• Certification authority (CA) support cannot be used.



IKE Policies
                         You must create IKE policies at each peer. An IKE policy defines a combination of security parameters to be
                         used during the IKE negotiation.
                         Before you create and configure IKE policies you should understand the following concepts:


      IKE Policy Creation
                         IKE negotiations must be protected, so each IKE negotiation begins by agreement of both peers on a common
                         (shared) IKE policy. This policy states which security parameters will be used to protect subsequent IKE
                         negotiations and mandates how the peers are authenticated.
                         After the two peers agree on a policy, the security parameters of the policy are identified by a security
                         association established at each peer, and these security associations apply to all subsequent IKE traffic during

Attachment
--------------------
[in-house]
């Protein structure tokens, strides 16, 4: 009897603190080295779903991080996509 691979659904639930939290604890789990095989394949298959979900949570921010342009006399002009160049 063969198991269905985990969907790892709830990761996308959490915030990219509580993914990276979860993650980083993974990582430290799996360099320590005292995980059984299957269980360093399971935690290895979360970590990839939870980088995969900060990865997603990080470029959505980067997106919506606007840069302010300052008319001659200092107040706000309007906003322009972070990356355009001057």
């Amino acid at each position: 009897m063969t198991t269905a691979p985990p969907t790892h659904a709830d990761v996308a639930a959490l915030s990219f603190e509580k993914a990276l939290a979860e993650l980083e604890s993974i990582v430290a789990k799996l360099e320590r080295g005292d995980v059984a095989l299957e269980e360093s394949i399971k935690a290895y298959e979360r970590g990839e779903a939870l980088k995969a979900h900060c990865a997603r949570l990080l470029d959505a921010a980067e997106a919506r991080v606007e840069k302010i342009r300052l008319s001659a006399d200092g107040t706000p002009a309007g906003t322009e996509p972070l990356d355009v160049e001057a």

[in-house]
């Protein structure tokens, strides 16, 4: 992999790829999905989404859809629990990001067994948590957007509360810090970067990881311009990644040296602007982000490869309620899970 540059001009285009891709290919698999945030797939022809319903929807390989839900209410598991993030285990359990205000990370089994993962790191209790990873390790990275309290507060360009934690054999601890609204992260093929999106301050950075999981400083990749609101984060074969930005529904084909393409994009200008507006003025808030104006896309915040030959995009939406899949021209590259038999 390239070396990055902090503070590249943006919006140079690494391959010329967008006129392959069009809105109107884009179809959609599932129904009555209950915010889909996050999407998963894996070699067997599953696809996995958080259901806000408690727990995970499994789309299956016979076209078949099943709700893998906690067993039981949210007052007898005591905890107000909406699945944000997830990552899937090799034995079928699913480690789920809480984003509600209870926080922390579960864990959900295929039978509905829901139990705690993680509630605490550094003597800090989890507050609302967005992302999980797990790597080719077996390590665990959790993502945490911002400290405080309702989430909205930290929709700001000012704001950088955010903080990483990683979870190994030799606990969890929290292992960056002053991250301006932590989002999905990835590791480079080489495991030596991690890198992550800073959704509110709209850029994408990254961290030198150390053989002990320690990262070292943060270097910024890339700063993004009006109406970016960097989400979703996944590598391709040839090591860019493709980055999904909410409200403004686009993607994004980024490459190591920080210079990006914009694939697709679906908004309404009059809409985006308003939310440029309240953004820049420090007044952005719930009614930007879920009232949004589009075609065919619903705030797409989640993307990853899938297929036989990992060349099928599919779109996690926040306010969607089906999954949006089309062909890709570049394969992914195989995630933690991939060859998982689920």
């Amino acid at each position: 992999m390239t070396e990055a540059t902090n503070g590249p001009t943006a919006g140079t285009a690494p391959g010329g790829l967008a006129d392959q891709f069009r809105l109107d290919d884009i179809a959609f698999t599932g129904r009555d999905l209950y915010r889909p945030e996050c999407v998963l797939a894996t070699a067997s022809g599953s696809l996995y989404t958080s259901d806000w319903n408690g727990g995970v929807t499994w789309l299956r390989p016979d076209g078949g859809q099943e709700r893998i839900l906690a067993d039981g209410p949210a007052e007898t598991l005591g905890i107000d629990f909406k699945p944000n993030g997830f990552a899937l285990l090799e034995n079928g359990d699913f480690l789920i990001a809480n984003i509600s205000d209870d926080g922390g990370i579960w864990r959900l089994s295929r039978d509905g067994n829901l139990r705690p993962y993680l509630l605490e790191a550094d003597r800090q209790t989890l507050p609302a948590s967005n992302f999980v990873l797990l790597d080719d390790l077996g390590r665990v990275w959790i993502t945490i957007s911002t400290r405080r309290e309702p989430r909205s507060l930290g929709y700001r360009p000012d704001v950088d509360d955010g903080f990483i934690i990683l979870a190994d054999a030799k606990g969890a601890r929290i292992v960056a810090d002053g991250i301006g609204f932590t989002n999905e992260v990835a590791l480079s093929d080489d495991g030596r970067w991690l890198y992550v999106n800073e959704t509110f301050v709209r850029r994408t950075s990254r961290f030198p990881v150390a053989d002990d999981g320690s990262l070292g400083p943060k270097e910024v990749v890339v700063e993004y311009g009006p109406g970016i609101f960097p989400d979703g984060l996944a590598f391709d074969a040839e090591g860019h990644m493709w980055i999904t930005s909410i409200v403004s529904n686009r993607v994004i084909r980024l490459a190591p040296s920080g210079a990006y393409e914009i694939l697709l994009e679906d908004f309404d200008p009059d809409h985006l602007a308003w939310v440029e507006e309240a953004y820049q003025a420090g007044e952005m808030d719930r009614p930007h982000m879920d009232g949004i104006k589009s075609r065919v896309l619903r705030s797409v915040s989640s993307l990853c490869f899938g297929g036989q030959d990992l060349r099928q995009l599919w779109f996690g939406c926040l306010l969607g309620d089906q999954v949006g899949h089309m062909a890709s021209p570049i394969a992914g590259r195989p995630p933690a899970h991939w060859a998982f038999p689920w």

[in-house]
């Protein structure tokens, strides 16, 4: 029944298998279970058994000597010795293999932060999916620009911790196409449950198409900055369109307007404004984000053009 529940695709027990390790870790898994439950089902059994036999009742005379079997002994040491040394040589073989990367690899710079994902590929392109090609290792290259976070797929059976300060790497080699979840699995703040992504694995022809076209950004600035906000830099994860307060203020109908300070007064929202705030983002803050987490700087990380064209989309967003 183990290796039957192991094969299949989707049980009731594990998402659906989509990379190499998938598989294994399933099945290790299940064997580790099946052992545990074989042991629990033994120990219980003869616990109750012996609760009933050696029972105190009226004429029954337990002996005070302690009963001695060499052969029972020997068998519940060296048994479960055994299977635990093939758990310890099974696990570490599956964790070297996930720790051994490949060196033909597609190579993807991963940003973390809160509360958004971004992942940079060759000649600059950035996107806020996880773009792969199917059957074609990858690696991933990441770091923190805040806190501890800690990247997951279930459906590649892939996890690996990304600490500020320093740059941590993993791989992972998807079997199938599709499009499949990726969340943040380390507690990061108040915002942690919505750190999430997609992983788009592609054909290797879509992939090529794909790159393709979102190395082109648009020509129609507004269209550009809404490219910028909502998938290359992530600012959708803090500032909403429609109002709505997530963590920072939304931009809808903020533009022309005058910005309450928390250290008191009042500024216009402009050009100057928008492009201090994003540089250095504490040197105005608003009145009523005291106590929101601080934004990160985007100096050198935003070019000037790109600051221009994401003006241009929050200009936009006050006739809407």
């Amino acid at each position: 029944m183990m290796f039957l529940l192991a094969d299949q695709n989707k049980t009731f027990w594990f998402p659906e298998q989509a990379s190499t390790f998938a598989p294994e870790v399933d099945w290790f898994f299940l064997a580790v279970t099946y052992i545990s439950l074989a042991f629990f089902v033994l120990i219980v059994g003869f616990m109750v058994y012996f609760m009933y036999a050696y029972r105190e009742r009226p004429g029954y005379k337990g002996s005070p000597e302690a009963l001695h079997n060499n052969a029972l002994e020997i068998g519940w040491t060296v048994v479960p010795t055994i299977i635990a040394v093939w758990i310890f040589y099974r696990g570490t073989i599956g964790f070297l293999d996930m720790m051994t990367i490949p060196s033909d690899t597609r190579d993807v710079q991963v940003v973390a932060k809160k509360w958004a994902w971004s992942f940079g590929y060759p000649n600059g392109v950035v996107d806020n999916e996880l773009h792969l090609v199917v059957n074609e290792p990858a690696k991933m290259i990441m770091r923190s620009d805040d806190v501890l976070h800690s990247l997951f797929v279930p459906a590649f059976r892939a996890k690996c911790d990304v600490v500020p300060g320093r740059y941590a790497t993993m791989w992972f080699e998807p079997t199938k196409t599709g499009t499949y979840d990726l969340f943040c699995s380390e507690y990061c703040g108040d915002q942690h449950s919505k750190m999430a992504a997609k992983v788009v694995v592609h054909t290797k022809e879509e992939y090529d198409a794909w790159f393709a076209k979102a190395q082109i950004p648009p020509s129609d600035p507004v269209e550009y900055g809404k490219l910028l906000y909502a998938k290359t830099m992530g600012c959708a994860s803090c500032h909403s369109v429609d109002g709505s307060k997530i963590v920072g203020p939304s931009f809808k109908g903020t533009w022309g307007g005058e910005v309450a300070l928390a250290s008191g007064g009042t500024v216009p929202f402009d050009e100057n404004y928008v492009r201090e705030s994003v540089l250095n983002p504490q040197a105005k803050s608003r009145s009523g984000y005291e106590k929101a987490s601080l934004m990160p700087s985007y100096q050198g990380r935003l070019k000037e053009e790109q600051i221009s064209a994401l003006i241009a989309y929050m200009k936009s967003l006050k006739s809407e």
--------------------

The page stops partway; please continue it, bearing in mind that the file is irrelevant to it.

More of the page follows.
the negotiation.
                         You can create multiple, prioritized policies at each peer to ensure that at least one policy matches the policy
                         of a remote peer.


      Definition of Policy Parameters
                         This table lists the five parameters to define in each IKE policy.

                         Table 1: IKE Policy Parameter Definitions

                          Parameter                       Accepted Values                 Keyword                         Default Value
                          Encryption algorithm            56-bit DES-CBC                  des                             56-bit DES-CBC